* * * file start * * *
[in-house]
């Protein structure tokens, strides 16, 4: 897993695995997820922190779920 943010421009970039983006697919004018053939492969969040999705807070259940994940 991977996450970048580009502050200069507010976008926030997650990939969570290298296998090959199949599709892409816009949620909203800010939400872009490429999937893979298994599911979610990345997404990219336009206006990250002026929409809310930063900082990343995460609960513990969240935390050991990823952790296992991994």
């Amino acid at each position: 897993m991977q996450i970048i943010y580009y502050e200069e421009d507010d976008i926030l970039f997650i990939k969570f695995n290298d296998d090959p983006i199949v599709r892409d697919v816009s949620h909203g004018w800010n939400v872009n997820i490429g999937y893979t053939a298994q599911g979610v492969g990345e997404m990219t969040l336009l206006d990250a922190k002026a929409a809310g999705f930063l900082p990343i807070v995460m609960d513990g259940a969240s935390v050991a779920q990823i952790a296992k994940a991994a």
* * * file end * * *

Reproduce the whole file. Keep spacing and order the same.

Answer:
[in-house]
């Protein structure tokens, strides 16, 4: 897993695995997820922190779920 943010421009970039983006697919004018053939492969969040999705807070259940994940 991977996450970048580009502050200069507010976008926030997650990939969570290298296998090959199949599709892409816009949620909203800010939400872009490429999937893979298994599911979610990345997404990219336009206006990250002026929409809310930063900082990343995460609960513990969240935390050991990823952790296992991994």
């Amino acid at each position: 897993m991977q996450i970048i943010y580009y502050e200069e421009d507010d976008i926030l970039f997650i990939k969570f695995n290298d296998d090959p983006i199949v599709r892409d697919v816009s949620h909203g004018w800010n939400v872009n997820i490429g999937y893979t053939a298994q599911g979610v492969g990345e997404m990219t969040l336009l206006d990250a922190k002026a929409a809310g999705f930063l900082p990343i807070v995460m609960d513990g259940a969240s935390v050991a779920q990823i952790a296992k994940a991994a």